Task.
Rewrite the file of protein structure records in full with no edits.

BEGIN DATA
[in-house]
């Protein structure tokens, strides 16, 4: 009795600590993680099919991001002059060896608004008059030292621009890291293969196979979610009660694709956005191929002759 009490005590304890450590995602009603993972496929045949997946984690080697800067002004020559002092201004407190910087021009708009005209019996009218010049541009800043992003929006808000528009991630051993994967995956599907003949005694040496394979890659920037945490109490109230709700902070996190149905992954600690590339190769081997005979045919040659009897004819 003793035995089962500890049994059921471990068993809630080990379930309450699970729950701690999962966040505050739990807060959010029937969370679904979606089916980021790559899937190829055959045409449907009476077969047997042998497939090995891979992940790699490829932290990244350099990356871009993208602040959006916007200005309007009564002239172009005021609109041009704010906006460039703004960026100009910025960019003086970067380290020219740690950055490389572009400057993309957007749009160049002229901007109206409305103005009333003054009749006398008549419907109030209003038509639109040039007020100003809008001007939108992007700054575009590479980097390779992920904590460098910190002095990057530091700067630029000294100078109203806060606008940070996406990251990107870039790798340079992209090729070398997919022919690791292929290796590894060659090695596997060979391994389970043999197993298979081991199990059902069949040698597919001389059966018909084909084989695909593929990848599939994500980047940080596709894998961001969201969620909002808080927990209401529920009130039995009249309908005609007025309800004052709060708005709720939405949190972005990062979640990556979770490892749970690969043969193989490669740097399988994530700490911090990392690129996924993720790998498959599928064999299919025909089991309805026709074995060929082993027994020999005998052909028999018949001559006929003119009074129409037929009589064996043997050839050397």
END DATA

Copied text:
[in-house]
């Protein structure tokens, strides 16, 4: 009795600590993680099919991001002059060896608004008059030292621009890291293969196979979610009660694709956005191929002759 009490005590304890450590995602009603993972496929045949997946984690080697800067002004020559002092201004407190910087021009708009005209019996009218010049541009800043992003929006808000528009991630051993994967995956599907003949005694040496394979890659920037945490109490109230709700902070996190149905992954600690590339190769081997005979045919040659009897004819 003793035995089962500890049994059921471990068993809630080990379930309450699970729950701690999962966040505050739990807060959010029937969370679904979606089916980021790559899937190829055959045409449907009476077969047997042998497939090995891979992940790699490829932290990244350099990356871009993208602040959006916007200005309007009564002239172009005021609109041009704010906006460039703004960026100009910025960019003086970067380290020219740690950055490389572009400057993309957007749009160049002229901007109206409305103005009333003054009749006398008549419907109030209003038509639109040039007020100003809008001007939108992007700054575009590479980097390779992920904590460098910190002095990057530091700067630029000294100078109203806060606008940070996406990251990107870039790798340079992209090729070398997919022919690791292929290796590894060659090695596997060979391994389970043999197993298979081991199990059902069949040698597919001389059966018909084909084989695909593929990848599939994500980047940080596709894998961001969201969620909002808080927990209401529920009130039995009249309908005609007025309800004052709060708005709720939405949190972005990062979640990556979770490892749970690969043969193989490669740097399988994530700490911090990392690129996924993720790998498959599928064999299919025909089991309805026709074995060929082993027994020999005998052909028999018949001559006929003119009074129409037929009589064996043997050839050397």